Absorption Spectroscopy – a molecular spectroscopy method

Absorbance spectroscopy is a molecular spectroscopy method that uses the wavelength-dependent absorption characteristics of materials to identify and quantify specific substances. It is a technique used to find out what makes up a sample of a substance – in other words, a chemical analysis. The absorbance of a solution increases as the attenuation of the optical beam increases. Absorption spectroscopy measures how much light is absorbed by a sample over a range of wavelengths defined by the electromagnetic spectra

When a full spectrum of light (light with all the colors, like light from the sun) passes through the sample (which is often a gas) some specific colors do not show up on the other side. Infrared and ultraviolet-visible spectroscopy is particularly common in these kinds of analytical applications. These colors of light are being absorbed by the sample. It works as an analytical chemistry tool that can determine if a particular substance is present in a sample and often also quantify how much of the substance is present.

There are many different approaches for measuring absorption spectra. An image is created of the spectrum of light with black breaks where the light has been absorbed. These breaks are called absorption lines, and every element has its characteristic pattern of absorption lines. The most common one is to point a generated beam of light at a sample and detect the intensity of the radiation that goes through it.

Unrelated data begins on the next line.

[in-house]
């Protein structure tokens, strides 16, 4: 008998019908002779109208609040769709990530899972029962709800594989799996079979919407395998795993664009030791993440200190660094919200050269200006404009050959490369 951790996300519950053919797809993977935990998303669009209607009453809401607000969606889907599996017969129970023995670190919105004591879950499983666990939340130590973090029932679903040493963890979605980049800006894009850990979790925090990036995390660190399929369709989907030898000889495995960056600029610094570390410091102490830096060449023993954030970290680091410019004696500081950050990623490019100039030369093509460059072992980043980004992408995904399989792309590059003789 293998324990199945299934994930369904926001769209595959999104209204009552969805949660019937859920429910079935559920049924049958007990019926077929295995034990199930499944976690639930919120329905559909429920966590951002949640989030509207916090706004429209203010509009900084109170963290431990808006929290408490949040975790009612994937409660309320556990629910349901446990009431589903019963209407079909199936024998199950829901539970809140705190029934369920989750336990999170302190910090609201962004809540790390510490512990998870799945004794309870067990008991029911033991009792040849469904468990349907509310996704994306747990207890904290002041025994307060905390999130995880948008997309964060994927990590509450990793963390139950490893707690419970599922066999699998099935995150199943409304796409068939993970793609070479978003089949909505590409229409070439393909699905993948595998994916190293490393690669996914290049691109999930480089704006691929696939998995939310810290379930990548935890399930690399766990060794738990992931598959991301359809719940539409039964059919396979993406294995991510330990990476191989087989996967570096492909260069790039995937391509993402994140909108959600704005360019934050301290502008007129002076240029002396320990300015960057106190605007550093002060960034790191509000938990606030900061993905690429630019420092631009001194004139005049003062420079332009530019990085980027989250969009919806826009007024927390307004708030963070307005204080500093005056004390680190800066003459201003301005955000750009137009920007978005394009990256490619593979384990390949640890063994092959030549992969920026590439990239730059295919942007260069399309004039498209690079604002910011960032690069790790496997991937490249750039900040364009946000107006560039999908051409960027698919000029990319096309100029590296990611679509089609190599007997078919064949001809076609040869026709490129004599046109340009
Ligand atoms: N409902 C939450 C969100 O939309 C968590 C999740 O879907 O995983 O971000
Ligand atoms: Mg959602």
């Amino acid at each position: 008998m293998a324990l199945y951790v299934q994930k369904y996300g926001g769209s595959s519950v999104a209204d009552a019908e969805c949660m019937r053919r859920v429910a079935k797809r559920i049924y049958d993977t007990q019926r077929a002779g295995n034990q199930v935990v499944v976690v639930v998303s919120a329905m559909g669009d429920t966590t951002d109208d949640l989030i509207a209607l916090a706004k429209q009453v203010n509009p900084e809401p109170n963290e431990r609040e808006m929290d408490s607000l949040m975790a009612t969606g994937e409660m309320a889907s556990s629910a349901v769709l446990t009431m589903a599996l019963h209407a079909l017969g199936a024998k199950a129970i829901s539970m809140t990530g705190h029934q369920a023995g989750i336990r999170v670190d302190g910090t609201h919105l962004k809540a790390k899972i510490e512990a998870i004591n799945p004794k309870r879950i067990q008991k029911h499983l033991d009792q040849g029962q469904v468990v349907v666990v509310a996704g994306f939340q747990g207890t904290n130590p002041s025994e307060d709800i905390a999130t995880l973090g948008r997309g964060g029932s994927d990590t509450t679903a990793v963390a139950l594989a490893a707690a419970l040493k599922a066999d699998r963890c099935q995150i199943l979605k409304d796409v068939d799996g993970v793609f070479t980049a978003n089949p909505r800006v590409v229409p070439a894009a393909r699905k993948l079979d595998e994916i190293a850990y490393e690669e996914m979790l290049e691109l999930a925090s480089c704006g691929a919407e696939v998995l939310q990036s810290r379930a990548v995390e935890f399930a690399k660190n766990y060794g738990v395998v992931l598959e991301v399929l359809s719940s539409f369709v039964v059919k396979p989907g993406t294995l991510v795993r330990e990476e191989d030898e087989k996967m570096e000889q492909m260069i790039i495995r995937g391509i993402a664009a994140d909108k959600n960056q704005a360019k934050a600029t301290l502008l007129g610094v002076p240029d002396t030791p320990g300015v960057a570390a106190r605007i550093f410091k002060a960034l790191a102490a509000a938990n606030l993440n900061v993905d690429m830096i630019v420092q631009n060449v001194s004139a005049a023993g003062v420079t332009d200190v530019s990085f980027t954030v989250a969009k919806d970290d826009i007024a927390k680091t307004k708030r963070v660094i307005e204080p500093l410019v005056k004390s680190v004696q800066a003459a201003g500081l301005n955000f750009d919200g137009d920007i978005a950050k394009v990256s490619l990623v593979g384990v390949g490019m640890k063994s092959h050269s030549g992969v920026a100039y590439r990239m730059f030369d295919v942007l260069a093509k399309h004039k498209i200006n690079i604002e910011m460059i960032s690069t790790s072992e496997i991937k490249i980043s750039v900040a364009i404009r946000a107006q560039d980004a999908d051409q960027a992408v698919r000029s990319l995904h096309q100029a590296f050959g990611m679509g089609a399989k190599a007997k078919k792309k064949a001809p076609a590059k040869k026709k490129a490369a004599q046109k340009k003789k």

The absorption of light by atoms provides a powerful analytical tool for both quantitative and qualitative analysis. On an atomic scale, this happens because of the electrons in the atoms of the sample – an electron can absorb light to gain energy. Atomic absorption spectroscopy (AAS) is based upon the principle that free atoms in the ground state can absorb light of a certain wavelength. From experiments, electrons only ever absorb certain amounts of energy, suggesting an electron’s energy must fit onto the set, quantized, discrete energy levels. Absorption for each element is specific, no other elements absorb this wavelength.

There is a wide range of experimental approaches for measuring absorption spectra. The process of an electron going to a higher energy level is called excitation. The most common arrangement is to direct a generated beam of radiation at a sample and detect the intensity of the radiation that passes through it. For any atom of a particular element, the energy needed to excite an electron from one specific energy level to another will be the same.

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